This argument mentions the fact that psilocybin mushrooms have been illegal for over 50 years. But the argument ignores the reasons why psilocybin has been listed as a Schedule I drug for over 50 years.

According to an April 2020 Drug Enforcement Administration “drug fact sheet”, referring to the psychoactive ingredient in psilocybin mushrooms:

What is its effect on the mind?

Psychological consequences of psilocybin use include hallucinations and an inability to discern fantasy from reality. Panic reactions and a psychotic-like episode may also occur, particularly if a user ingests a high dose.

What are its overdose effects?

Effects of overdose include: longer and more intense tripping episodes, psychosis and possible death.

These effects are, of course, similar to the dangers posed by overconsumption of alcohol. The inability to discern fantasy from reality is a common occurrence in any local bar.

Overconsumption of most ordinary nutrients leads to “possible death”… including water, salt and sugar. Are mushrooms, especially psilocybin, particularly toxic?

On DrugPolicy.org:

Psilocybin is considered to have extremely low toxicity and fatalities have been extremely rare.

Why has the possession and use of a wild mushroom, with extremely low toxicity, sent people to prison for over 50 years? I would say it’s for the same reason that the possession and use of an easy-to-grow plant — marijuana — has been sending people to jail for over 50 years.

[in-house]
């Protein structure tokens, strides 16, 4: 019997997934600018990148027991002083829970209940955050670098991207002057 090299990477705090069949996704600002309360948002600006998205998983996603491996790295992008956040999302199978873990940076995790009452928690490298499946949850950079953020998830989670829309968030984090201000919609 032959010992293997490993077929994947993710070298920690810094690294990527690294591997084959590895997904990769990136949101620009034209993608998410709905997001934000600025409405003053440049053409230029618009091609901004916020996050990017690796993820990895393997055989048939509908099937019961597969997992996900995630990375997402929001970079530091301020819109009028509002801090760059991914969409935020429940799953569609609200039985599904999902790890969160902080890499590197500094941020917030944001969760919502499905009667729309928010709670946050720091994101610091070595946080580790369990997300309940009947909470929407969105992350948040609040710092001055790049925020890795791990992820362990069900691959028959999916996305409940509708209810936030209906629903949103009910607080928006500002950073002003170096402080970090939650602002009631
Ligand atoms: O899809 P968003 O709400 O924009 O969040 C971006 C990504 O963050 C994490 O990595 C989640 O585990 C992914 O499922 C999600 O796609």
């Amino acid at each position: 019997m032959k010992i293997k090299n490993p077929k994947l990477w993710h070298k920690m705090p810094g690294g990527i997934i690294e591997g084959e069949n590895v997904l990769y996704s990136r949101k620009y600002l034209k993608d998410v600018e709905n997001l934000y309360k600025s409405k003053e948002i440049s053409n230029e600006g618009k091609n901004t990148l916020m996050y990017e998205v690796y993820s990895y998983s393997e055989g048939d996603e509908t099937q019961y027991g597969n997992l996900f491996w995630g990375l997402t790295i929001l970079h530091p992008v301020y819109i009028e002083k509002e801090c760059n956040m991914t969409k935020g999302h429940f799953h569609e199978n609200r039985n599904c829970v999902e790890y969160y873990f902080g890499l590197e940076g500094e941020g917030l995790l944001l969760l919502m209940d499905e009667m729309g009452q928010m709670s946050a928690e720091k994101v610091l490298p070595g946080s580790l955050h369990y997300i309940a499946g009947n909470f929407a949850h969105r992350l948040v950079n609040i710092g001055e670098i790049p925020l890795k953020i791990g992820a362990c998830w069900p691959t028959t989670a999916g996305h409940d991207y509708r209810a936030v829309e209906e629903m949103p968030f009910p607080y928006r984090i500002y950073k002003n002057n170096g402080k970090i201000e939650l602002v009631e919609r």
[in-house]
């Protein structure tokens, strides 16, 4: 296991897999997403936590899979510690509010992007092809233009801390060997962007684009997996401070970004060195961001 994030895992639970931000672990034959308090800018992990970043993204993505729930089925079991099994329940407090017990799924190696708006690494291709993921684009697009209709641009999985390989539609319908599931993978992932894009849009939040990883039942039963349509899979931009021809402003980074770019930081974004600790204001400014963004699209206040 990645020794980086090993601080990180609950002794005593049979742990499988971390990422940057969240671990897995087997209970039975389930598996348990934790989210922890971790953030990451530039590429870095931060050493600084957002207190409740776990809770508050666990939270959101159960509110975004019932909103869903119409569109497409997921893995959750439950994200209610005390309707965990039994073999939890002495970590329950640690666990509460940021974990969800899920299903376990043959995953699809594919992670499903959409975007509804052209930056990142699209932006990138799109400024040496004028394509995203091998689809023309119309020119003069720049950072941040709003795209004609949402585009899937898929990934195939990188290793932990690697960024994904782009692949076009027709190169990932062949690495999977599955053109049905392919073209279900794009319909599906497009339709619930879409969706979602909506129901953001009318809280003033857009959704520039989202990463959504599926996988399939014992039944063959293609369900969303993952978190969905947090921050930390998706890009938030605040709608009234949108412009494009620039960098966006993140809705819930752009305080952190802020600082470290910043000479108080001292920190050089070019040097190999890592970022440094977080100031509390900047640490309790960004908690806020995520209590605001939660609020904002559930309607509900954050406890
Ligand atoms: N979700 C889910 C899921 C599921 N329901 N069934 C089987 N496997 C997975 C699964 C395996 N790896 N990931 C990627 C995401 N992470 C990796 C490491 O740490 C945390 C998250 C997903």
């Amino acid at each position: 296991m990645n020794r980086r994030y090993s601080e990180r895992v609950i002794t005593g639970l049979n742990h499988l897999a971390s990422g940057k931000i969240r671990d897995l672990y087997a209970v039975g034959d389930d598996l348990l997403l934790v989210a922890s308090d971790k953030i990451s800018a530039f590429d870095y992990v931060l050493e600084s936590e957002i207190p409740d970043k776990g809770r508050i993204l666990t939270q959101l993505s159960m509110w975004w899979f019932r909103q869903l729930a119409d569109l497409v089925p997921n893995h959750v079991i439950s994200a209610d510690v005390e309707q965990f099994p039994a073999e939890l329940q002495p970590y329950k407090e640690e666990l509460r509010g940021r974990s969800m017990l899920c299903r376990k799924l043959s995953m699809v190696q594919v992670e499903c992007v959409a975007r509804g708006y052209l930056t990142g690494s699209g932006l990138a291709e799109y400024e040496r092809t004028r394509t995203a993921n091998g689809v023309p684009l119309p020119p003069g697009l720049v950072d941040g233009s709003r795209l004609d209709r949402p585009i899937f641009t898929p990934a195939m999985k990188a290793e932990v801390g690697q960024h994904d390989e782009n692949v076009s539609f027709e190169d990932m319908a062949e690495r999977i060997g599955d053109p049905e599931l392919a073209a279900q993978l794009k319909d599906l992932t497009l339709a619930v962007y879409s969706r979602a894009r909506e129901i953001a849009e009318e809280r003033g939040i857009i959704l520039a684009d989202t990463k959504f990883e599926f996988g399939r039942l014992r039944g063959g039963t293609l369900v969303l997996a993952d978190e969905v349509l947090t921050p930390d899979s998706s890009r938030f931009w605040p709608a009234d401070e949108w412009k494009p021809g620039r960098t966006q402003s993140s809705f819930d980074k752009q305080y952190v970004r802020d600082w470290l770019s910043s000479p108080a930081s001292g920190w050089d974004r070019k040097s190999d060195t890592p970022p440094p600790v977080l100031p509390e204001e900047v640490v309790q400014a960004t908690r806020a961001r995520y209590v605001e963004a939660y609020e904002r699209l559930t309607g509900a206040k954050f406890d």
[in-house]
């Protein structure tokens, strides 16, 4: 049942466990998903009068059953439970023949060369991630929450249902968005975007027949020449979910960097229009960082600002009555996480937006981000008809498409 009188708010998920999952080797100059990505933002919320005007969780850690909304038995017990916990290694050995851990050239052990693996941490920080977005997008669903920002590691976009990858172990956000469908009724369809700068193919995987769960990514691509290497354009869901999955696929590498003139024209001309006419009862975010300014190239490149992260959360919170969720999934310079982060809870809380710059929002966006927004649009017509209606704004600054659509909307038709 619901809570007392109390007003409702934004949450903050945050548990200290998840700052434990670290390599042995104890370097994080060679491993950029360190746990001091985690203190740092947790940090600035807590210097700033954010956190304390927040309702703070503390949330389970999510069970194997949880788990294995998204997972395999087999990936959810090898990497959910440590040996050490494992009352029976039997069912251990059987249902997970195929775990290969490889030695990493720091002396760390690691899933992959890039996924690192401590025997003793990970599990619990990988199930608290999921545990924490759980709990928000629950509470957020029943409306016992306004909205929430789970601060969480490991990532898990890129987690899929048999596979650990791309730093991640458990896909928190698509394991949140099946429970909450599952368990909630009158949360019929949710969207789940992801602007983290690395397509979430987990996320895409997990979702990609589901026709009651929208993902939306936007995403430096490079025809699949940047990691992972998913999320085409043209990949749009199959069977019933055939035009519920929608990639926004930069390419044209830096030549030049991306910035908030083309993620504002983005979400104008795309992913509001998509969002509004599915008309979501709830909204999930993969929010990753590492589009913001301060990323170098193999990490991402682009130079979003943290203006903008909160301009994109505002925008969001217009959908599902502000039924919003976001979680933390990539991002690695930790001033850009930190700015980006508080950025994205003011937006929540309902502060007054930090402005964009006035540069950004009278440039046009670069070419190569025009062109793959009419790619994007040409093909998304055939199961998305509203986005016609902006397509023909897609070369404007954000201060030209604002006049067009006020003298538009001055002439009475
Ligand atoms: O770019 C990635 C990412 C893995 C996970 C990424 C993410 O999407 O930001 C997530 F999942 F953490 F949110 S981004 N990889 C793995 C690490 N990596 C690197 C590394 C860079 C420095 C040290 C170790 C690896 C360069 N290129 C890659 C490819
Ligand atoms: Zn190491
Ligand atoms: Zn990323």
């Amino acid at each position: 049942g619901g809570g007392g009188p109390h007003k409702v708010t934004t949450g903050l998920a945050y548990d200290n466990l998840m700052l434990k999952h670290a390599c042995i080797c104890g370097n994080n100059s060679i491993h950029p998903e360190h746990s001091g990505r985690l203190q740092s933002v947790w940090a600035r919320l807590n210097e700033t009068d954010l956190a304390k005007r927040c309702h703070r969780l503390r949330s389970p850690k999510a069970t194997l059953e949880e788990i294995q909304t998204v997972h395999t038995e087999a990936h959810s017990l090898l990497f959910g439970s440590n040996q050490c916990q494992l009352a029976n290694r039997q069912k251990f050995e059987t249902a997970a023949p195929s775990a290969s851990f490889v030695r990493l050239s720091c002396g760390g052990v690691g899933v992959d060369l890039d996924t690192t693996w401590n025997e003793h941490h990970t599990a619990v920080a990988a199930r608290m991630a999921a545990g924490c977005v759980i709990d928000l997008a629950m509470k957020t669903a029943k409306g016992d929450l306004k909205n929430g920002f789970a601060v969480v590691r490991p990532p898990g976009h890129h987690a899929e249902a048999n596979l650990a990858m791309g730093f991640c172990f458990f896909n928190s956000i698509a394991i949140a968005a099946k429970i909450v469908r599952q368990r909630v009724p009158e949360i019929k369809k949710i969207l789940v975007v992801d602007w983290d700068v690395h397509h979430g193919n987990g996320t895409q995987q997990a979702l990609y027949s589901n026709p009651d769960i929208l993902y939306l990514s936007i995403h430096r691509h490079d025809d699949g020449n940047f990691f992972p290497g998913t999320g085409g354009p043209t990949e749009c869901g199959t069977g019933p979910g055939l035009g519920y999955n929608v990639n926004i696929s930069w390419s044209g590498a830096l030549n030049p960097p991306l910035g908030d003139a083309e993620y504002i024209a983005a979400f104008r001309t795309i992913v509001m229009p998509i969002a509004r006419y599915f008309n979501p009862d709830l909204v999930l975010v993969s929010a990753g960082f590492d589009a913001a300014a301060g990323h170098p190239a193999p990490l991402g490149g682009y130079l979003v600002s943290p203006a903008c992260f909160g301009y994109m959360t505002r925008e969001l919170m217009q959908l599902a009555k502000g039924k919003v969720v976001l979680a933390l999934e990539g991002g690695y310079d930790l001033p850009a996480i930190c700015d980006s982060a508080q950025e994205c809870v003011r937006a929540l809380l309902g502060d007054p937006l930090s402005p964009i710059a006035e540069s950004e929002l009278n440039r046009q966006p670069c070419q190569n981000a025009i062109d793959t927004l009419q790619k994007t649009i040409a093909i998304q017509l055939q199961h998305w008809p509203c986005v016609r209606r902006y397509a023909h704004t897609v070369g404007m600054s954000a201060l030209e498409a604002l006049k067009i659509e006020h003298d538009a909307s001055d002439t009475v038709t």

The people who created the US Controlled Substances Act of 1970 wanted the power to lock up people who shared a certain lifestyle, but did nothing to harm anyone. These lifestyles and beliefs were a threat to the powerful interests known in 1970 as the “establishment”. By leaving alcohol consumption essentially unregulated, but criminalizing marijuana, psilocybin and other herbal drugs, the “establishment” was able to impose – to some extent – a certain worldview and a value system on the American people, and may have boxed in or intimidated people who viewed the world through a different lens.

How did that work out, for the rest of us? Those of us who may not have gotten caught, or who may have preferred booze fantasies over other kinds of experiences?

Those of us whose lives and futures were not destroyed by the US Controlled Substances Act of 1970?

New study examining the economic toll of mass incarceration in the United States finds the total cost exceeds $1 trillion [per year] ― with about half of that burden falling on the families, children and communities of those who have been locked down…

Can this claim be accurate…that the US Controlled Substances Act of 1970 is partly – perhaps largely – responsible for costing Americans over $1 trillion a year, including enforcement, incarceration and social impacts on families and communities?

A question we need to think about. What is the cost to America – or to a local community in America – when someone ingests a psilocybin mushroom and experiences an altered view of reality for four or five hours?

Read Part Three…Monday…

Bill Hudson

Bill Hudson

Bill Hudson began to share his opinions in the Pagosa Daily Post in 2004 and cannot break this habit. He says that in Pagosa Springs, notices are like vans: everyone has one.